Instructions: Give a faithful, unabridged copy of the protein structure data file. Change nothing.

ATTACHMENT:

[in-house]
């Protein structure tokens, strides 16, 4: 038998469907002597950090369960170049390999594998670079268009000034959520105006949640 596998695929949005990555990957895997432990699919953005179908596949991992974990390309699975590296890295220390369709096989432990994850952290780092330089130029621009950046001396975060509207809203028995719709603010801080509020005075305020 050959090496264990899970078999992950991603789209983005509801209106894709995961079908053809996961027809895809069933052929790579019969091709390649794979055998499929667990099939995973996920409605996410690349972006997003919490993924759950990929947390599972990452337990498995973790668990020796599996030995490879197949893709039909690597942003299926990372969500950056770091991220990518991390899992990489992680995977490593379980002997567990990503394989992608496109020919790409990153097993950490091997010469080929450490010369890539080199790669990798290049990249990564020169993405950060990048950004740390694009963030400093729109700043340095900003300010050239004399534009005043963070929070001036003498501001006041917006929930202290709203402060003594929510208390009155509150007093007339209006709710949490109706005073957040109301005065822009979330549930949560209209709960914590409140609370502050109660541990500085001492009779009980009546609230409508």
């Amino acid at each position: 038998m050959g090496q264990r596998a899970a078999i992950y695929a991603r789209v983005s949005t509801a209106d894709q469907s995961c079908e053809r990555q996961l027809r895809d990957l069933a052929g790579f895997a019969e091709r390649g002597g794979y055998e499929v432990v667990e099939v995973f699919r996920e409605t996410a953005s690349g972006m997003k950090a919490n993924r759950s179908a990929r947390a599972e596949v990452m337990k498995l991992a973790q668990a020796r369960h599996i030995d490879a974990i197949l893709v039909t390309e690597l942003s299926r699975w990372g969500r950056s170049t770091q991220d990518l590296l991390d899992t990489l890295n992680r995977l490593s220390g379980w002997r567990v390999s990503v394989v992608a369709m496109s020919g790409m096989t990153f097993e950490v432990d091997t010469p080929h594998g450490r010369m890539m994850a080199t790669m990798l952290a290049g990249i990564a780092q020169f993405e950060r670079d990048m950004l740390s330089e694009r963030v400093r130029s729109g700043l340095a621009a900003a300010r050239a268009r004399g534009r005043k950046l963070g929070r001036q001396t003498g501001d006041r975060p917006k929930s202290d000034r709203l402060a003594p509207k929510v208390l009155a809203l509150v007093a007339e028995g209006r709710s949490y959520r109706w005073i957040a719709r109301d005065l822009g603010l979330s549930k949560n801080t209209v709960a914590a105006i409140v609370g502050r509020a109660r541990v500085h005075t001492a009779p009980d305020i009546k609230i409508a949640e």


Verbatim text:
[in-house]
């Protein structure tokens, strides 16, 4: 038998469907002597950090369960170049390999594998670079268009000034959520105006949640 596998695929949005990555990957895997432990699919953005179908596949991992974990390309699975590296890295220390369709096989432990994850952290780092330089130029621009950046001396975060509207809203028995719709603010801080509020005075305020 050959090496264990899970078999992950991603789209983005509801209106894709995961079908053809996961027809895809069933052929790579019969091709390649794979055998499929667990099939995973996920409605996410690349972006997003919490993924759950990929947390599972990452337990498995973790668990020796599996030995490879197949893709039909690597942003299926990372969500950056770091991220990518991390899992990489992680995977490593379980002997567990990503394989992608496109020919790409990153097993950490091997010469080929450490010369890539080199790669990798290049990249990564020169993405950060990048950004740390694009963030400093729109700043340095900003300010050239004399534009005043963070929070001036003498501001006041917006929930202290709203402060003594929510208390009155509150007093007339209006709710949490109706005073957040109301005065822009979330549930949560209209709960914590409140609370502050109660541990500085001492009779009980009546609230409508």
């Amino acid at each position: 038998m050959g090496q264990r596998a899970a078999i992950y695929a991603r789209v983005s949005t509801a209106d894709q469907s995961c079908e053809r990555q996961l027809r895809d990957l069933a052929g790579f895997a019969e091709r390649g002597g794979y055998e499929v432990v667990e099939v995973f699919r996920e409605t996410a953005s690349g972006m997003k950090a919490n993924r759950s179908a990929r947390a599972e596949v990452m337990k498995l991992a973790q668990a020796r369960h599996i030995d490879a974990i197949l893709v039909t390309e690597l942003s299926r699975w990372g969500r950056s170049t770091q991220d990518l590296l991390d899992t990489l890295n992680r995977l490593s220390g379980w002997r567990v390999s990503v394989v992608a369709m496109s020919g790409m096989t990153f097993e950490v432990d091997t010469p080929h594998g450490r010369m890539m994850a080199t790669m990798l952290a290049g990249i990564a780092q020169f993405e950060r670079d990048m950004l740390s330089e694009r963030v400093r130029s729109g700043l340095a621009a900003a300010r050239a268009r004399g534009r005043k950046l963070g929070r001036q001396t003498g501001d006041r975060p917006k929930s202290d000034r709203l402060a003594p509207k929510v208390l009155a809203l509150v007093a007339e028995g209006r709710s949490y959520r109706w005073i957040a719709r109301d005065l822009g603010l979330s549930k949560n801080t209209v709960a914590a105006i409140v609370g502050r509020a109660r541990v500085h005075t001492a009779p009980d305020i009546k609230i409508a949640e």